You will need to provide basic care for the dog such as food, water, shelter, grooming and exercise. Be prepared to provide some commands such as “stay” and basic training. By far the most important thing you need to provide is love and attention.

Q.5 WHAT KIND OF TRAINING DO I NEED?

No training as such is required but ideally a foster volunteer should have some general experience with dogs. You should be familiar with basic dog care. Many rescue dogs have known little kindness in their lives so you will need to be very gentle and patient while the dog adapts to his/her new surroundings.

Q.6 WHAT KIND OF DOG COULD I FOSTER?

Potentially you could get a dog of any age, size, temperament or background. Commonly it is a medium sized adolescent mixed breed dog that has been rescue from a pound.

Q.7 CAN I CHOOSE THE DOG I WANT TO FOSTER?

The short answer is no; however you can request a certain sized dog for example if that better suits your situation.

Q.8 WHAT SHOULD I DO  BEFORE BRINGING THE FOSTER DOG HOME?

You will need to treat the new dog like a puppy at first so puppy proof the house. It is also wise to talk to children involved about the responsibility involved and how a foster dog is not for life unlike a family pet. Encourage them to interact with the dog in a sensitive way. Organise a bed for the dog to sleep indoors.

Q.9 HOW SHOULD I INTRODUCE THE FOSTER DOG TO MY OTHER ANIMALS?

You should introduce the foster dog to the resident animals in a neutral location if possible. If you are concerned about an animal’s reaction to the new dog a leash should be used. Try not to intervene more than necessary while the dogs are getting to know one another.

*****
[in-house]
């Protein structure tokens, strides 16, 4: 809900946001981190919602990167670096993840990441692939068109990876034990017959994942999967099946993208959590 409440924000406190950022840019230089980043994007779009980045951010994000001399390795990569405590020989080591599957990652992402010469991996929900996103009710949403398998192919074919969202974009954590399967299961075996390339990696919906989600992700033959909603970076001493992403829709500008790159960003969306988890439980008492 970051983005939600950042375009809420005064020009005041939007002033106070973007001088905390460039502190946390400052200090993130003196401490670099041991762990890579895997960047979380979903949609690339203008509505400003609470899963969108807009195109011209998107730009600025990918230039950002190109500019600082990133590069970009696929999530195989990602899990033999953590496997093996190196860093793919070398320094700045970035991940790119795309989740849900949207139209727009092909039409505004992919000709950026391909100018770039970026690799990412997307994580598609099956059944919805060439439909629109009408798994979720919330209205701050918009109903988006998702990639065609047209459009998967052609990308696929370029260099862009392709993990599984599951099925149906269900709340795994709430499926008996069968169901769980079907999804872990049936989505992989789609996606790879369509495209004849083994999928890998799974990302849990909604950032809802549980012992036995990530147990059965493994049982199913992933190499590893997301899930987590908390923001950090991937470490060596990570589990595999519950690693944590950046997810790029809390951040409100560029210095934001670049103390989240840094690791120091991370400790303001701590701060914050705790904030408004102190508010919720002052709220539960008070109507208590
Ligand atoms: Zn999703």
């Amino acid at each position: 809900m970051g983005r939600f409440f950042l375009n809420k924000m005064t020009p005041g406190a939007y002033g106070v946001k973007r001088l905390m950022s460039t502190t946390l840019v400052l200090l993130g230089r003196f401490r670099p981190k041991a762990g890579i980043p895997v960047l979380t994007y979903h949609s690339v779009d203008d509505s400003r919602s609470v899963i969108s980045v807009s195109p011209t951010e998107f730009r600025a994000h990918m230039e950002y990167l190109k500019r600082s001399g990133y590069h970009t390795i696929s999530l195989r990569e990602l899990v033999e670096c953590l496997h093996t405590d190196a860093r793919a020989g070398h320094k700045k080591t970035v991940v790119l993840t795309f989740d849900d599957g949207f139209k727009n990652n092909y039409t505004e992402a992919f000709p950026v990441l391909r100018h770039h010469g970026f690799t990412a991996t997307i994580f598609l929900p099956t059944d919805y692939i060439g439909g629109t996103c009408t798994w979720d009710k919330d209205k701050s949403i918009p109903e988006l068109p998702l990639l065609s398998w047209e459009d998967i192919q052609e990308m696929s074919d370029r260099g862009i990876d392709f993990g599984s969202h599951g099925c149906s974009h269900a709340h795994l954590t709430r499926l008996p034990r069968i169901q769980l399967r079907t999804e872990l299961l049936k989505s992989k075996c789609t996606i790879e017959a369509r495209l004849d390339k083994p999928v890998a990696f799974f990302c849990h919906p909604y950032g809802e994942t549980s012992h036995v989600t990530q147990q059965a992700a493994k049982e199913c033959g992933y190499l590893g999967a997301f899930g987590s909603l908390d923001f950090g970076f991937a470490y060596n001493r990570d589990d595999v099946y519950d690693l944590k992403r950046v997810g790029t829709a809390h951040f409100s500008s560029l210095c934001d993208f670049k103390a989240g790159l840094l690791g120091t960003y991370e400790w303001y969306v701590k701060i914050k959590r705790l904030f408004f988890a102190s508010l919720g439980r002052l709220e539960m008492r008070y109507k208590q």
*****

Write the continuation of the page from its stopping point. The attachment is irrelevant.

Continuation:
Q.10 WHAT IF THE FOSTER DOG DOESN’T GET ALONG WITH OTHER PETS IN THE FAMILY?

If pets are being aggressive towards one another and you are worried for their safety just keep them separated for the time being, let us know as soon as possible and we will arrange for the foster dog to be picked up and taken into alternative accommodation. If you feel that the situation is not too serious, keep the dogs separated but allow them to meet occasionally on the first day in a controlled and neutral environment as explained above, increasing their time together gradually throughout the next few days. Long walks together can work wonders as there are other distractions and time spent enjoying themselves in neutral territory should ease the tension. Rescue dogs often come from a situation where they have gone hungry and may have had to compete for food, therefore they may be food aggressive so feed separately and never introduce treats when the dogs are getting to know one another.

Q.11 I’M READY; HOW DO I GET STARTED?

You can get in contact with us at  rehoming@dundalkdogrescue.ie  with your details ( your address, other pets, contact details etc. ) and a member of the fostering team will get in touch.  As we all work fulltime and do this voluntarily it may take a few days so please be patient.

Q.12 CAN I KEEP THE FOSTER DOG IF I WANT TO?

Some dogs are booked for new homes or alternative rescues before going into foster, so the foster home is a stop gap for the dog while they await their new beginning. However, many of our dogs are placed in foster homes indefinitely while we try to find forever homes/rescue places for them, in these cases we will try give first refusal to the foster carer once they have expressed an interest in adopting the dog.

Feel free to drop us a line if you have any further queries, just email rehoming@dundalkdogrescue.ie and we’ll get back to you asap.